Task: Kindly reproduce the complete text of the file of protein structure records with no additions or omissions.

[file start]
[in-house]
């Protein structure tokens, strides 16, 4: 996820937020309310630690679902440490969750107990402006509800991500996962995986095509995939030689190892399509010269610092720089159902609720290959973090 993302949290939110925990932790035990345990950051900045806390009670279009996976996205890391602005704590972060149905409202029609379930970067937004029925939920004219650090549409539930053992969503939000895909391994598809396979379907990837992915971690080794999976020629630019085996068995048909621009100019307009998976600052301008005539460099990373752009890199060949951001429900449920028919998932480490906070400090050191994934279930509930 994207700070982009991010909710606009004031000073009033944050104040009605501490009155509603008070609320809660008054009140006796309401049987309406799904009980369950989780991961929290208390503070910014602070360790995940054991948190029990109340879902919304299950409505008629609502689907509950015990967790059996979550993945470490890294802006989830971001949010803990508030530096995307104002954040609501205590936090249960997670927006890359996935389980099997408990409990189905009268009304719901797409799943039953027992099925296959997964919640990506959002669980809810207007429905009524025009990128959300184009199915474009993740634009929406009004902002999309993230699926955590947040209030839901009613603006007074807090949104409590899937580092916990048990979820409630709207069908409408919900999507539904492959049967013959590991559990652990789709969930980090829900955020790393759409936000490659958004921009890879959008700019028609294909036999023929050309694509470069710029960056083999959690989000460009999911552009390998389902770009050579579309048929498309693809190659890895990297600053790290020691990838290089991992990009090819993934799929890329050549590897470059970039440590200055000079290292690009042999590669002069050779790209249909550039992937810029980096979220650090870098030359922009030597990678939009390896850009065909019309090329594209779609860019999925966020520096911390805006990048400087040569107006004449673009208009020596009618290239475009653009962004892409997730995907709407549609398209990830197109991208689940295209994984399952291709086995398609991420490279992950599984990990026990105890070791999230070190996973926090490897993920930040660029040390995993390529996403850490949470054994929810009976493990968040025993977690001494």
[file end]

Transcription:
[in-house]
């Protein structure tokens, strides 16, 4: 996820937020309310630690679902440490969750107990402006509800991500996962995986095509995939030689190892399509010269610092720089159902609720290959973090 993302949290939110925990932790035990345990950051900045806390009670279009996976996205890391602005704590972060149905409202029609379930970067937004029925939920004219650090549409539930053992969503939000895909391994598809396979379907990837992915971690080794999976020629630019085996068995048909621009100019307009998976600052301008005539460099990373752009890199060949951001429900449920028919998932480490906070400090050191994934279930509930 994207700070982009991010909710606009004031000073009033944050104040009605501490009155509603008070609320809660008054009140006796309401049987309406799904009980369950989780991961929290208390503070910014602070360790995940054991948190029990109340879902919304299950409505008629609502689907509950015990967790059996979550993945470490890294802006989830971001949010803990508030530096995307104002954040609501205590936090249960997670927006890359996935389980099997408990409990189905009268009304719901797409799943039953027992099925296959997964919640990506959002669980809810207007429905009524025009990128959300184009199915474009993740634009929406009004902002999309993230699926955590947040209030839901009613603006007074807090949104409590899937580092916990048990979820409630709207069908409408919900999507539904492959049967013959590991559990652990789709969930980090829900955020790393759409936000490659958004921009890879959008700019028609294909036999023929050309694509470069710029960056083999959690989000460009999911552009390998389902770009050579579309048929498309693809190659890895990297600053790290020691990838290089991992990009090819993934799929890329050549590897470059970039440590200055000079290292690009042999590669002069050779790209249909550039992937810029980096979220650090870098030359922009030597990678939009390896850009065909019309090329594209779609860019999925966020520096911390805006990048400087040569107006004449673009208009020596009618290239475009653009962004892409997730995907709407549609398209990830197109991208689940295209994984399952291709086995398609991420490279992950599984990990026990105890070791999230070190996973926090490897993920930040660029040390995993390529996403850490949470054994929810009976493990968040025993977690001494």